Lets Recap SEO
So far, we have discussed a couple factors that effect SEO. Page load speeds and page structure. While important, these factors will never trump page content. Website content will always be the number one factor with SEO.
The next section in the SEO series is going to take you through the remaining content/onsite set factors.
Meta data is information about information. If a website document is considered to be information, its title, location, and subject are examples of meta data.
Your meta data is all of the information in the head of the HTML document of your webpage. This information includes the title and description of the information to follow.
You want to make sure that our page meta data includes your target keyword. If you are writing a post about pink elephants, your page metadata should include a title that contains the key phrase pink elephants.
Keyword Usage and SEO
At a minimum, one subheading should include the target keyword. Your keyword should appear four times per 500 words. Don’t force the keyword, but let it flow naturally. If it doesn’t flow naturally, then the material probably doesn’t match the subject/keyword.
Images & sharing
Use images to break up long strings of text. Make sure each image has a title, description and alt text submitted. The alt text should, preferably contain the keyword.
The image below breaks up the content, is visually appealing and the alt text includes the details for the Google bots.
Insert click to share links whenever and wherever necessary. Social media sharing is the best way to increase page views, backlinks and ultimately SEO.. Don’t shy away from social media.
Sub-Headings and Search Engine Optimization
Make sure your keywords are included in at least one sub-heading.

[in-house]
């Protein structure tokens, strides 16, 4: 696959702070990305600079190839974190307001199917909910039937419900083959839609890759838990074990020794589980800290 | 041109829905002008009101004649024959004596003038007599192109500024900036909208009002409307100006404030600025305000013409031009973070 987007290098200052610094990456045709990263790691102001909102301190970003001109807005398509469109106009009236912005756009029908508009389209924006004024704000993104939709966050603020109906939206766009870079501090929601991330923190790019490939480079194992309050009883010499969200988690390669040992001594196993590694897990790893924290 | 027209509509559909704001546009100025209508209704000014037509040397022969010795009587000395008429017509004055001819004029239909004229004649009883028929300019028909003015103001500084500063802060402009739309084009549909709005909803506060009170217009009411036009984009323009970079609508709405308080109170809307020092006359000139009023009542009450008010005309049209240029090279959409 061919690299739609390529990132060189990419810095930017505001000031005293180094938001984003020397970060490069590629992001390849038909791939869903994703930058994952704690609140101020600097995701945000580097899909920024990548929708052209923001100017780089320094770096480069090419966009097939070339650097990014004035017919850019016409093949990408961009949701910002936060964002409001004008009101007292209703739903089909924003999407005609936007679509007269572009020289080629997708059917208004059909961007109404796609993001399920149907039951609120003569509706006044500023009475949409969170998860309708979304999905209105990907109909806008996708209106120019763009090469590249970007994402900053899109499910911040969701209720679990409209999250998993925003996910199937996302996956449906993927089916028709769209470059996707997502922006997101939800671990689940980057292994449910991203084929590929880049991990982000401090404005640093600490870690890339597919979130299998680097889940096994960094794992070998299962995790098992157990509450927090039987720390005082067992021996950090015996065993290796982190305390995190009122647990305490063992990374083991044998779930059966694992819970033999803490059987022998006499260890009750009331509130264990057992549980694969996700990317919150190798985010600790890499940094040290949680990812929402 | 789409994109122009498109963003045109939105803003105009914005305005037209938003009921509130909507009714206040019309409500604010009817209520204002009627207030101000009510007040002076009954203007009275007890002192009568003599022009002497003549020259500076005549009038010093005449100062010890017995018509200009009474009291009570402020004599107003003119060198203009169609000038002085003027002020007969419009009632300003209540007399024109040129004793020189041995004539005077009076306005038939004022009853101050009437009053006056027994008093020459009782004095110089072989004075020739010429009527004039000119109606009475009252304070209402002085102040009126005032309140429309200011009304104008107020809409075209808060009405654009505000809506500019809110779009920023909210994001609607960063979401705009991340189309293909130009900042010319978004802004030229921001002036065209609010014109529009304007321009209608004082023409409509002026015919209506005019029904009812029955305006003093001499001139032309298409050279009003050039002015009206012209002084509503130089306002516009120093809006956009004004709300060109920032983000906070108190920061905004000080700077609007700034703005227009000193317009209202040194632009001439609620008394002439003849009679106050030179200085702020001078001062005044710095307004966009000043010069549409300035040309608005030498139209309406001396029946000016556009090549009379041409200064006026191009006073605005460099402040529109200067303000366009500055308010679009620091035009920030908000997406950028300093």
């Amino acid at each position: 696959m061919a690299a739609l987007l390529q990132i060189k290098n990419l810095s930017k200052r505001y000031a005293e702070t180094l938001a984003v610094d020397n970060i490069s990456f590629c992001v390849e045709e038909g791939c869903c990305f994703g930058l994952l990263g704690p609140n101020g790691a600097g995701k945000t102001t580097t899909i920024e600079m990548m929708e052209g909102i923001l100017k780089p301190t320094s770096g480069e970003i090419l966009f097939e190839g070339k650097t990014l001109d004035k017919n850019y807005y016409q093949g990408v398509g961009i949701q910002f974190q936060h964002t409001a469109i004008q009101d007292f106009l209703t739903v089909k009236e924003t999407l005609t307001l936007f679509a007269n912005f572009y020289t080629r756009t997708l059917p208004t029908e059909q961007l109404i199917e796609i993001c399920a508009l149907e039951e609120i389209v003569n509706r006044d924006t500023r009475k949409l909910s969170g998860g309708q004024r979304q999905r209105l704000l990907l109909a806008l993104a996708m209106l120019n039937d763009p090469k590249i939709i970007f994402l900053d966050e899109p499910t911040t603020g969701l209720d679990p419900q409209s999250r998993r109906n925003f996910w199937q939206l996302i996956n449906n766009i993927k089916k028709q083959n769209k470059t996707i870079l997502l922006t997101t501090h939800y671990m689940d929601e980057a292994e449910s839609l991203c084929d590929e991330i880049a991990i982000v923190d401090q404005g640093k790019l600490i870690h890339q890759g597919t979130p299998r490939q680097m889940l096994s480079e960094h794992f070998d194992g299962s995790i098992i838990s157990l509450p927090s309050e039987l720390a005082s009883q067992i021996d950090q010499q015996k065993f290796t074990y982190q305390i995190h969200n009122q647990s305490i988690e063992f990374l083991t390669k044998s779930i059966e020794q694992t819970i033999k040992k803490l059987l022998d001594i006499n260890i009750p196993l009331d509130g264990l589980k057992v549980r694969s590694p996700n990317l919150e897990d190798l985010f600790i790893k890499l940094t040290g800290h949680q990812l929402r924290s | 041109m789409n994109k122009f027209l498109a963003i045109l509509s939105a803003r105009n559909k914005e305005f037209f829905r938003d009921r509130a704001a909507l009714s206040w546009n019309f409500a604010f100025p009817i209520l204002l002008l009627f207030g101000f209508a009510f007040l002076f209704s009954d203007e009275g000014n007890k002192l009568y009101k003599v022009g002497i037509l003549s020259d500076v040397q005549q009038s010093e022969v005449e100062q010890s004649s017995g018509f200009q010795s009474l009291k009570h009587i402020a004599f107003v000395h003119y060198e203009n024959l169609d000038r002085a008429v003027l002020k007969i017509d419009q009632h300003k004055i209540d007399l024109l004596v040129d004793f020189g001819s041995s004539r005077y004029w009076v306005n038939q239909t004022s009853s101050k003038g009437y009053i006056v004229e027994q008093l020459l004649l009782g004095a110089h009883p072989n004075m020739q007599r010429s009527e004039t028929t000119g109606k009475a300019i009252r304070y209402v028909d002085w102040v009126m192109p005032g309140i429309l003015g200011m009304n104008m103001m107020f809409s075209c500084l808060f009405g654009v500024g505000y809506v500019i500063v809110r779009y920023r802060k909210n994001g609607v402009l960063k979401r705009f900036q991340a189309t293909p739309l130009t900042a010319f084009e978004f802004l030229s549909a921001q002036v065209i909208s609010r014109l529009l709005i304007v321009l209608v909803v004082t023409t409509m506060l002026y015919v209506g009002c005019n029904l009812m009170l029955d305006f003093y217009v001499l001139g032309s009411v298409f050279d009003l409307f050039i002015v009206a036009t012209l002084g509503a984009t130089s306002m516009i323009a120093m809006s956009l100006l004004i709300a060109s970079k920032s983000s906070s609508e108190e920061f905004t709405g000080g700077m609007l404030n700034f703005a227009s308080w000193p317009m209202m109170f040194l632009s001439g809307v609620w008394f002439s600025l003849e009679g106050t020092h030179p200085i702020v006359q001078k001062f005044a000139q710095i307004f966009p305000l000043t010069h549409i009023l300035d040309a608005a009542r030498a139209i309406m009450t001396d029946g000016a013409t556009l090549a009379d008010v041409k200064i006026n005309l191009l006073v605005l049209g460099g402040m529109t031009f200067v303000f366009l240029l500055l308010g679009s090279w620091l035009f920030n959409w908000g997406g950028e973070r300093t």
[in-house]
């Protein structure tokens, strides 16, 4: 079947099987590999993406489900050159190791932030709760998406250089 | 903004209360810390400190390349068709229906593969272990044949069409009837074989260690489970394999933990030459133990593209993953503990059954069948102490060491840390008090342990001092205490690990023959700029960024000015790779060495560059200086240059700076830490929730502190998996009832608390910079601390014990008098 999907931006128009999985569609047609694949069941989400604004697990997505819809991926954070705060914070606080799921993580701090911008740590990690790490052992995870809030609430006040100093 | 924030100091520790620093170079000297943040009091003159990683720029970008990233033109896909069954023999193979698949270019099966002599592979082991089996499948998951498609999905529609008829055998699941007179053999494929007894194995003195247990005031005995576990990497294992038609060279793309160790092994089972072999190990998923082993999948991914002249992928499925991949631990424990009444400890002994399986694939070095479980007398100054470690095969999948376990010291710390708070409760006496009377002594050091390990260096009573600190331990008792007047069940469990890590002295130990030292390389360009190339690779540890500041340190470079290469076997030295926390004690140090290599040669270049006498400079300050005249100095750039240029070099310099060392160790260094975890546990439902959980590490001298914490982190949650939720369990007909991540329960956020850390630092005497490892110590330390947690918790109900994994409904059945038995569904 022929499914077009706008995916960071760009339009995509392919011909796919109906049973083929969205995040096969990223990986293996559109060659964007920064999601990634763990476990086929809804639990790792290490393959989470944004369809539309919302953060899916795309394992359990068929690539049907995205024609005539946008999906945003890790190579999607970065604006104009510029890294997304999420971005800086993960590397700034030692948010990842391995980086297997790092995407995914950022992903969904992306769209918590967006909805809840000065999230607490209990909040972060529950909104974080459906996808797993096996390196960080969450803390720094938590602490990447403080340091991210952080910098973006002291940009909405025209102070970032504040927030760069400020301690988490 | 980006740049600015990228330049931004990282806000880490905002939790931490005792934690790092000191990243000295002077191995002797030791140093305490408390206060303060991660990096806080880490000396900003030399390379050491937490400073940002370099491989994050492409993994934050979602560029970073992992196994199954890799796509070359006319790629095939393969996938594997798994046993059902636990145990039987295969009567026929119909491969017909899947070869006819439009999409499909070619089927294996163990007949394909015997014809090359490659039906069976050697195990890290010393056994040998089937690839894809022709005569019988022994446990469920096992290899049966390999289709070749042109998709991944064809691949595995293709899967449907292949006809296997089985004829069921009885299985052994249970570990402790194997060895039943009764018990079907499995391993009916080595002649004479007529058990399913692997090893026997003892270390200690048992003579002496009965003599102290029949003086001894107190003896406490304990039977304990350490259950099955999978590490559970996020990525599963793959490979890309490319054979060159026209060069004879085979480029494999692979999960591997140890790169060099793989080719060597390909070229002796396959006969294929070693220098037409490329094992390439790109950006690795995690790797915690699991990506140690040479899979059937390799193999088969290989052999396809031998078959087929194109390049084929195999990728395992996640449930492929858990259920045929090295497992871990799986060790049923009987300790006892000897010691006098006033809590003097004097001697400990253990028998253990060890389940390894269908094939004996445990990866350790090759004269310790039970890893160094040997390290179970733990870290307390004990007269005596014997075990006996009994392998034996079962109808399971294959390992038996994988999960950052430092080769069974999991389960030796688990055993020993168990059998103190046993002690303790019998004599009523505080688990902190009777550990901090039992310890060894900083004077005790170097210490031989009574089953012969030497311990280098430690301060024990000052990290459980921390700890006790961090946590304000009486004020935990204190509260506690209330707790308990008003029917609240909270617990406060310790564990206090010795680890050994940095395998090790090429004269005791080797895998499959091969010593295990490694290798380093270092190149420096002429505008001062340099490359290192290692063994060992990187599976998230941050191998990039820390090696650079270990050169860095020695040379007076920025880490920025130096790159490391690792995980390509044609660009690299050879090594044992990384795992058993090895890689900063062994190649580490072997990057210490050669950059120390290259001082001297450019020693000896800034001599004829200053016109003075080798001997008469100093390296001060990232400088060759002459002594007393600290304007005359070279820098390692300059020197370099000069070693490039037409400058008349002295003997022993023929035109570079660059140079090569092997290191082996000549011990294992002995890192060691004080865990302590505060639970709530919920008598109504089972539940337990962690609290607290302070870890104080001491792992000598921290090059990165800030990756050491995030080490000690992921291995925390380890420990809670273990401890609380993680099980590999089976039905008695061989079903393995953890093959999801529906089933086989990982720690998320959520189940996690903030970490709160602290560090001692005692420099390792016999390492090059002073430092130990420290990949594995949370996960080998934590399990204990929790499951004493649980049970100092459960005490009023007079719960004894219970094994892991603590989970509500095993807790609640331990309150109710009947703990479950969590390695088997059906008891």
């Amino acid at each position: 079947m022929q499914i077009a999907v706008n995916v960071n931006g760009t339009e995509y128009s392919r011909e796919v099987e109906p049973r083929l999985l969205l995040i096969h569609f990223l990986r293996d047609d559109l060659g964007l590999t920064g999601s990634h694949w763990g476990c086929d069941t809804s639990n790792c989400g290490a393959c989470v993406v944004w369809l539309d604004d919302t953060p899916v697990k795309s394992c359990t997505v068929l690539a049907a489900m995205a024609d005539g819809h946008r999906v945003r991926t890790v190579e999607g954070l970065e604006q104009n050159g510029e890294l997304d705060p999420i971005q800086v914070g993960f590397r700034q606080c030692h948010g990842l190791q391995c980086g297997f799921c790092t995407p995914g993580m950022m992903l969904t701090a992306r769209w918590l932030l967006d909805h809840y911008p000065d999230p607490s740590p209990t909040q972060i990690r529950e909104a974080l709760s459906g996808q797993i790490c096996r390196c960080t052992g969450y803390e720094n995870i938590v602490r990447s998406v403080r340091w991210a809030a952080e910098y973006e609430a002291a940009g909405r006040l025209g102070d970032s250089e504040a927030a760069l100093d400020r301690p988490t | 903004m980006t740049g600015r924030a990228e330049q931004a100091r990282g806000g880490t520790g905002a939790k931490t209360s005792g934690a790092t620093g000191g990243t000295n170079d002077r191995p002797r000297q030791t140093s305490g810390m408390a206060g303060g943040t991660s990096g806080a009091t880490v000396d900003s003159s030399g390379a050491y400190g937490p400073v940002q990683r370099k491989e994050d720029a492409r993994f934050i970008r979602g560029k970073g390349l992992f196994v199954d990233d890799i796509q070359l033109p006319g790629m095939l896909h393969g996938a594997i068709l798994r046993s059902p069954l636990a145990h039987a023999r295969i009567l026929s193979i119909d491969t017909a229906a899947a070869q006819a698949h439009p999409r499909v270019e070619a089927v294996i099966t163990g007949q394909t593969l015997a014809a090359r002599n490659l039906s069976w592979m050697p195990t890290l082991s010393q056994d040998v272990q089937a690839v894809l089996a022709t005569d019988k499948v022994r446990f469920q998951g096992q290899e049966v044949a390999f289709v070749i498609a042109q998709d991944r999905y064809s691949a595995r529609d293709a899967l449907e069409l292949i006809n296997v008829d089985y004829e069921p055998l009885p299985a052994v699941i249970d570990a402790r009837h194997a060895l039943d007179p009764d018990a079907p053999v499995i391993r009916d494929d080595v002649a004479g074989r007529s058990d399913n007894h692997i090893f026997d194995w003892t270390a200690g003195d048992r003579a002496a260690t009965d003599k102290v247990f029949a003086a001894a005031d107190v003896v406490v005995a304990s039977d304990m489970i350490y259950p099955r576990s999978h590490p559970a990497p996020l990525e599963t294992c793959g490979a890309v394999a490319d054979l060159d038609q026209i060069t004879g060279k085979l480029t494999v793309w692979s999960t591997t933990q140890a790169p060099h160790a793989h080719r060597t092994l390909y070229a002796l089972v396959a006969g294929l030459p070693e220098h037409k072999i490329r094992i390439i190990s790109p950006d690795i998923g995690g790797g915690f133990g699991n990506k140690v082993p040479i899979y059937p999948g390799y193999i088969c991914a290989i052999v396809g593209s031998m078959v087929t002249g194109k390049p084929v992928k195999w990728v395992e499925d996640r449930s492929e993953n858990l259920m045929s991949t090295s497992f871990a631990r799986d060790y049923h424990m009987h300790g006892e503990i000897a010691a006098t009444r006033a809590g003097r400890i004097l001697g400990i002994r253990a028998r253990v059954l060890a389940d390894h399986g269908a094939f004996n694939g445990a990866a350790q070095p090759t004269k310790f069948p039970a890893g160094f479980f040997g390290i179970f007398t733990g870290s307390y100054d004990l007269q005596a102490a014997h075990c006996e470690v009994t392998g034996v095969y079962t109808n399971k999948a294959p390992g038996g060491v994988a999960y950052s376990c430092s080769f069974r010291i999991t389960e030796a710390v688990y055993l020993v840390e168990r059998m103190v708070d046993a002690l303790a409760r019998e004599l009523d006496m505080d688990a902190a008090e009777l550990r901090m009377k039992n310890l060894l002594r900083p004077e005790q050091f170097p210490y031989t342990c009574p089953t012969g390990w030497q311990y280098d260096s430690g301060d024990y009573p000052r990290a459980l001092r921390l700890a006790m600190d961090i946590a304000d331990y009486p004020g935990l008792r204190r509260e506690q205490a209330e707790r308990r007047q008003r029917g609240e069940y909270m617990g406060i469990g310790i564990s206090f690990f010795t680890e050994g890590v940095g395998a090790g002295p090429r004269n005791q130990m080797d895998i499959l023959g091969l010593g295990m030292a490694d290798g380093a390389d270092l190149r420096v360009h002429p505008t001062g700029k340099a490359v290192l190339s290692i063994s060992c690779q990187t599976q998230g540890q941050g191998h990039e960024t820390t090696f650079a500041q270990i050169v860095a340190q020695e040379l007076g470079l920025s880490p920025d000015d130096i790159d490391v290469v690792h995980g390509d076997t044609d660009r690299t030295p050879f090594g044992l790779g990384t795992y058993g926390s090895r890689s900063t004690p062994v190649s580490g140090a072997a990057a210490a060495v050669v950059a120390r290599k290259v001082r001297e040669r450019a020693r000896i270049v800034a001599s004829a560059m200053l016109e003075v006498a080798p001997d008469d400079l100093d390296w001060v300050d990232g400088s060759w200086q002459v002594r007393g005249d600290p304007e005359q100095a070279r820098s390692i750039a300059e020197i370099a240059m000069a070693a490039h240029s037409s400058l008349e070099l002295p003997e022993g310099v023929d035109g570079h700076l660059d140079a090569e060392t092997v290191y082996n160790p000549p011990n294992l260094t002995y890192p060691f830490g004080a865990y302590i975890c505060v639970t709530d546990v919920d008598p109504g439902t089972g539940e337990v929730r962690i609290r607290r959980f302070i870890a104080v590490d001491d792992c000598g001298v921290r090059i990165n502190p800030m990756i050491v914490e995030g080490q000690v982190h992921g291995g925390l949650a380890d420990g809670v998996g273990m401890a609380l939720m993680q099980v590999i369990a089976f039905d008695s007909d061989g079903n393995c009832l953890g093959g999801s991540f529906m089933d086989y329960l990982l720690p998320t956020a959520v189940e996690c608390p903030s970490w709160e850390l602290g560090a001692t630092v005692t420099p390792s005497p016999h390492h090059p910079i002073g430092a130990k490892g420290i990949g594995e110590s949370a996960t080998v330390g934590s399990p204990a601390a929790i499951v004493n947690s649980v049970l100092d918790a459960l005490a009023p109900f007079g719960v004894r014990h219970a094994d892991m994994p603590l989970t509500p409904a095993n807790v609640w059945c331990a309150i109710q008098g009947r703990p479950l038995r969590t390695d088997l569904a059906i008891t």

Take this post as an example. Search Engine Optimization is our keyword. It’s in the page slug, its in the main heading, and as of this section, its in a sub-heading.
But take caution, don’t force your keyword into headings. Let it flow naturally and if you’ve completed your content and you keyword isn’t featured in a sub-heading, maybe you should consider a different keyword for your content.
The definition of semantics is this:
The meaning, or an interpretation of the meaning, of a word, sign, sentence, etc..
Neil Patel claims that search engines have the equivalent of a sixth grade education. We should assume that when you type the phrase “how to change a tire?” into the Google search bar, you will receive multiple variations of this keyword. You may get search results for “how to change a flat tire?”, or “changing a car tire”. These are just a couple example of semantic keywords and search engines.
You can use this tool to assist you in keyword research. Or you could always just use Google itself. Type in your key phrase into the Google search bar. Then scroll to the bottom for Googles suggested searches related to your original query.
The take home message is to use your keywords, or Google’s interpretation of your keywords often throughout your content. Do not force the issue, but just make sure the subject of your content is clearly established for search engines.
Search engine optimization is a very complex topic. These initial posts on this topic are just touching the surface. Once I get through the complete overview, I will return and dive into each topic in more detail.